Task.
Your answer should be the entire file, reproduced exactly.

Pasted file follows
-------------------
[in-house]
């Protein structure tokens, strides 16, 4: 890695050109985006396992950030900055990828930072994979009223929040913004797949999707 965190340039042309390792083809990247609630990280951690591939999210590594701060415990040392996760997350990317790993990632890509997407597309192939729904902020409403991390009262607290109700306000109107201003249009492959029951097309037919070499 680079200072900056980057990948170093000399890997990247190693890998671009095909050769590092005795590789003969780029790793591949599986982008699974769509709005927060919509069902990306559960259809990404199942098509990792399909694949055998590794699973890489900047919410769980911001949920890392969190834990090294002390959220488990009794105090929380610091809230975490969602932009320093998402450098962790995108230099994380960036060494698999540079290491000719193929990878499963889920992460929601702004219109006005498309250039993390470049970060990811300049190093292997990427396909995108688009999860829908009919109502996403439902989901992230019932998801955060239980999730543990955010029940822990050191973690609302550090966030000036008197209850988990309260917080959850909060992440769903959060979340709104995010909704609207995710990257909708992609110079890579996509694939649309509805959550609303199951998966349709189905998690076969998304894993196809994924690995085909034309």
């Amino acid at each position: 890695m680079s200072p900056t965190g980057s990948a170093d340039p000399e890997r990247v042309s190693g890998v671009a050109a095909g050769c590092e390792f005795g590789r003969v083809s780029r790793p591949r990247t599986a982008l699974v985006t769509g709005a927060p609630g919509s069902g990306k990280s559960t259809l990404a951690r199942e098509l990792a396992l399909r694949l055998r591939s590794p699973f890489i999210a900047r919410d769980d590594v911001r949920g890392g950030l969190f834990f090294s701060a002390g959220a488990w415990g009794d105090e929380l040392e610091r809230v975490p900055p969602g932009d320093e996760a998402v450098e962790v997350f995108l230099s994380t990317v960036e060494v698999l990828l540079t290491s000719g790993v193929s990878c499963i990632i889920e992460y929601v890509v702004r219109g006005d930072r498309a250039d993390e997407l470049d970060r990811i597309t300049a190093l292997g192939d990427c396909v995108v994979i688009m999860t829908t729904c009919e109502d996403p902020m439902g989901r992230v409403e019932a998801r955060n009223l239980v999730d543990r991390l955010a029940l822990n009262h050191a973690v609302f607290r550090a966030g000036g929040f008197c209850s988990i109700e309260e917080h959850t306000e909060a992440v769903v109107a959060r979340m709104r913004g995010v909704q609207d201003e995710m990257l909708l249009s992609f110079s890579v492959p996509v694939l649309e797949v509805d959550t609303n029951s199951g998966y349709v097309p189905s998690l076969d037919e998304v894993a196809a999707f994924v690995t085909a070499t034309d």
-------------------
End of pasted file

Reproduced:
[in-house]
């Protein structure tokens, strides 16, 4: 890695050109985006396992950030900055990828930072994979009223929040913004797949999707 965190340039042309390792083809990247609630990280951690591939999210590594701060415990040392996760997350990317790993990632890509997407597309192939729904902020409403991390009262607290109700306000109107201003249009492959029951097309037919070499 680079200072900056980057990948170093000399890997990247190693890998671009095909050769590092005795590789003969780029790793591949599986982008699974769509709005927060919509069902990306559960259809990404199942098509990792399909694949055998590794699973890489900047919410769980911001949920890392969190834990090294002390959220488990009794105090929380610091809230975490969602932009320093998402450098962790995108230099994380960036060494698999540079290491000719193929990878499963889920992460929601702004219109006005498309250039993390470049970060990811300049190093292997990427396909995108688009999860829908009919109502996403439902989901992230019932998801955060239980999730543990955010029940822990050191973690609302550090966030000036008197209850988990309260917080959850909060992440769903959060979340709104995010909704609207995710990257909708992609110079890579996509694939649309509805959550609303199951998966349709189905998690076969998304894993196809994924690995085909034309």
């Amino acid at each position: 890695m680079s200072p900056t965190g980057s990948a170093d340039p000399e890997r990247v042309s190693g890998v671009a050109a095909g050769c590092e390792f005795g590789r003969v083809s780029r790793p591949r990247t599986a982008l699974v985006t769509g709005a927060p609630g919509s069902g990306k990280s559960t259809l990404a951690r199942e098509l990792a396992l399909r694949l055998r591939s590794p699973f890489i999210a900047r919410d769980d590594v911001r949920g890392g950030l969190f834990f090294s701060a002390g959220a488990w415990g009794d105090e929380l040392e610091r809230v975490p900055p969602g932009d320093e996760a998402v450098e962790v997350f995108l230099s994380t990317v960036e060494v698999l990828l540079t290491s000719g790993v193929s990878c499963i990632i889920e992460y929601v890509v702004r219109g006005d930072r498309a250039d993390e997407l470049d970060r990811i597309t300049a190093l292997g192939d990427c396909v995108v994979i688009m999860t829908t729904c009919e109502d996403p902020m439902g989901r992230v409403e019932a998801r955060n009223l239980v999730d543990r991390l955010a029940l822990n009262h050191a973690v609302f607290r550090a966030g000036g929040f008197c209850s988990i109700e309260e917080h959850t306000e909060a992440v769903v109107a959060r979340m709104r913004g995010v909704q609207d201003e995710m990257l909708l249009s992609f110079s890579v492959p996509v694939l649309e797949v509805d959550t609303n029951s199951g998966y349709v097309p189905s998690l076969d037919e998304v894993a196809a999707f994924v690995t085909a070499t034309d």